```
type GateUnit{T}<:QuCircuit
control_bit::AbstractVector
realated_bit:AbstractVector
gate::Gate{T}
time_layer::Integer
end
typealias Gates AbstractVector{GateUnit}
type Circuit<:QuCircuit
gates::Gates
bit_num::Integer
end
```

Prototype 1: Simple Quantum Circuits

a circuit is constructed by `Circuit`

:

you can construct an empty circuit:

`circuit = Circuit()`

to add gates, use the method `addgate!`

the `addgate!`

method allows following way to add a quantum gate or a module to a specific place in the circuit.

```
# for single qubit gates(like Hadamard)
# circuit : the circuit object
# gate : gate object you want to insert
# id : the id of the qubit you want to add this gate to
addgate!(circuit,gate,id,time_layer)
```

```
# for example
# |a> ----[H]----
# |b> -----------
# |c> -----------
# let's add a Hadamard gate to the first qubit in this three-qubit circuit
# first create your circuit
c = Circuit()
addgate!(c,Hadamard,1,1)
```

```
# for controlled gates
# |a> -----x--------
# |
# |b> ----[H]-------
# |c> --------------
c_H = Circuit()
addgate!(c_H, 1, Hadamard, 2, 1)
```

```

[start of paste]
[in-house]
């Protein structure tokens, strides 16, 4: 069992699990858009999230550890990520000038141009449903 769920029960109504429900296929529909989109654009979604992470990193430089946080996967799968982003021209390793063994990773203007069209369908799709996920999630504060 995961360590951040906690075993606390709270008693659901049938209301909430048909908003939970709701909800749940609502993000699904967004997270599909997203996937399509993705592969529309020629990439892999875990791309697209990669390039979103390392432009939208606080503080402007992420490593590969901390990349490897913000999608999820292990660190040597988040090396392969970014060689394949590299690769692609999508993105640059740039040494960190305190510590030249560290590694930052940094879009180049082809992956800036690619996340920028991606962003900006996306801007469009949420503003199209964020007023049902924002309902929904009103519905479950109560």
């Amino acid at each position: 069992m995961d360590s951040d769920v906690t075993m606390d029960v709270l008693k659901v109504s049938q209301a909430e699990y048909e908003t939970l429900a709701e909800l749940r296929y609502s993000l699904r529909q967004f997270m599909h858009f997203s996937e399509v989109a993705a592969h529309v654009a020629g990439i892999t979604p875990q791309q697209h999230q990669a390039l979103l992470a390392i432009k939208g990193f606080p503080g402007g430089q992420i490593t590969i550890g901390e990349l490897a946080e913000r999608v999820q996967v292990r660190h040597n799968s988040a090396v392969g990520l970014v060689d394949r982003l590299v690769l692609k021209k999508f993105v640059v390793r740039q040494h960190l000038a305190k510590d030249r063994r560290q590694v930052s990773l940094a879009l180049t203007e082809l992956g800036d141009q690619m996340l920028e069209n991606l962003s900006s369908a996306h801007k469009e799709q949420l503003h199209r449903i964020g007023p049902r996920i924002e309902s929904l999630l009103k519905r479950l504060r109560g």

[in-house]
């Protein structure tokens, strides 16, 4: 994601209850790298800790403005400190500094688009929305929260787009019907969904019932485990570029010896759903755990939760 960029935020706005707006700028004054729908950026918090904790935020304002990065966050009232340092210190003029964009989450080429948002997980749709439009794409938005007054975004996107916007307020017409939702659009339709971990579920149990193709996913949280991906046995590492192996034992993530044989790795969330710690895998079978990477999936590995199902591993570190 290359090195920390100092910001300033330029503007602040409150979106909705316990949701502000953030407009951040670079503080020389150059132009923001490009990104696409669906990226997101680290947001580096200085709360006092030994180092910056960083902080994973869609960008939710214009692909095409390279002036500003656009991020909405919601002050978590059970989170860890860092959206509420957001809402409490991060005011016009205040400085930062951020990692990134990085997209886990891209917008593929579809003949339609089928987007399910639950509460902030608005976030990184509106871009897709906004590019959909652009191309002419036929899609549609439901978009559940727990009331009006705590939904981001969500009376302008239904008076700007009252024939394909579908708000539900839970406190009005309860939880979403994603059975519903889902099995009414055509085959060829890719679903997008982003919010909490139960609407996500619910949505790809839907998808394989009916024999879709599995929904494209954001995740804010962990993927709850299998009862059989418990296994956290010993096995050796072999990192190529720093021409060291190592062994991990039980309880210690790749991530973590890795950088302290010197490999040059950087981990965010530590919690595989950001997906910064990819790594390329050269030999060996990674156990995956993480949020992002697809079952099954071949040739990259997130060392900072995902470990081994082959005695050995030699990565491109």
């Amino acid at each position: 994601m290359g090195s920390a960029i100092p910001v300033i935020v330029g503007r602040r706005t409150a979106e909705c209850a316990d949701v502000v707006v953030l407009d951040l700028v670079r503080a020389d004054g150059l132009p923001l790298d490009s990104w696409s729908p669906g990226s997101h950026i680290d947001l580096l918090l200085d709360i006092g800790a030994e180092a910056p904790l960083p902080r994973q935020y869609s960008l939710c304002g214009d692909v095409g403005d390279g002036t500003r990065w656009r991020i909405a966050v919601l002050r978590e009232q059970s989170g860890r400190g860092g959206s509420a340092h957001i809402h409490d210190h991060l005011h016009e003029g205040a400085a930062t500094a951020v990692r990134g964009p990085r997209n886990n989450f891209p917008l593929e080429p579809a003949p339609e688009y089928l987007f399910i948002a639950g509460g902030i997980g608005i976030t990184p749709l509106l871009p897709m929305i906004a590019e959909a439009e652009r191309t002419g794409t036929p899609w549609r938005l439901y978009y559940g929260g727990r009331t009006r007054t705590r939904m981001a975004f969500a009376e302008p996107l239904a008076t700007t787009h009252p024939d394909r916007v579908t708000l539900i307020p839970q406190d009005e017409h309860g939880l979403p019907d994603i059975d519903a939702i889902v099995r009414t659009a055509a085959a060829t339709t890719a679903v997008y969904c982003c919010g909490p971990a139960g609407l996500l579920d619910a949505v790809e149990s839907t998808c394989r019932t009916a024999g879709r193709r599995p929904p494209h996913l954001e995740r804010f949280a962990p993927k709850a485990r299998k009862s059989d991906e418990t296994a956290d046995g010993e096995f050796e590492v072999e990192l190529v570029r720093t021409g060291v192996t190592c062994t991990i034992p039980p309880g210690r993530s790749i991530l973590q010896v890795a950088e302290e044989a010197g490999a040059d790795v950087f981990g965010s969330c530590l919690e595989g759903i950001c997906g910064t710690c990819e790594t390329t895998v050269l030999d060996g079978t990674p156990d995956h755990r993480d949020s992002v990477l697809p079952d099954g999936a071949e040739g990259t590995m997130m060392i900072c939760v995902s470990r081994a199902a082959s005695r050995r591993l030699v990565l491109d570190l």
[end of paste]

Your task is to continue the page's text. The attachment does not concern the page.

# or for multiple input gates(will be useful for other gate-like modules)
# |a> --------x------
# |
# |b> ------|***|----
# | M |
# |c> ------|***|----
c_M = Circuit()
addgate!(c_M, 1, M, [2, 3], 1)
# or for multiple controlled gates
# |a> -------x--------
# |
# |b> -------x--------
# |
# |c> ------[H]-------
cc_H = Circuit()
addgate!(cc_H, [1,2], Hadamard, 3)
```

to measure a circuit, simply use the `measure`

method on the circuit you want to measure with the the circuit's input state

```
# measure the circuit:
# |a> ----[H]----
# |b> -----------
# |c> -----------
# with input state:
# 1/2*sqrt(2)(|000>+|001>+|010>+...+|111>)
input_state = InitState(3)
circuit = Circuit()
addgate!(circuit, Hadamard, 1, 1)
res_state = measure(circuit,input_state)
```

Prototype 2: quantum Fourier Transformation

```
# Quantum Fourier Transformation
init_state = InitStates(4)# inputs the number of bits
QFT_curcuit = Circuit()
for i=1:4
addgate!(QFT_circuit,Hadamard,i)
for j=1:i-1
addgate!(QFT_circuit,bitID-i,R_k(i),1)
end
end
```

```
res_state = measure(QFT_circuit,init_state)
# suppose this to be the command line(the result is made up)
---
measurement of QFT_circuit:
states| prob
|0000>: 0.0001
|0001>: 0.2000
...
|1111>: 0.2000
---
figure(1)
# For visualization, a circuit should be plotted by
plot(QFT_circuit)
show()
```

If you are interested in quantum computing or you are interested in my projects, you could follow me( @ Roger-luo ) on github

Thanks!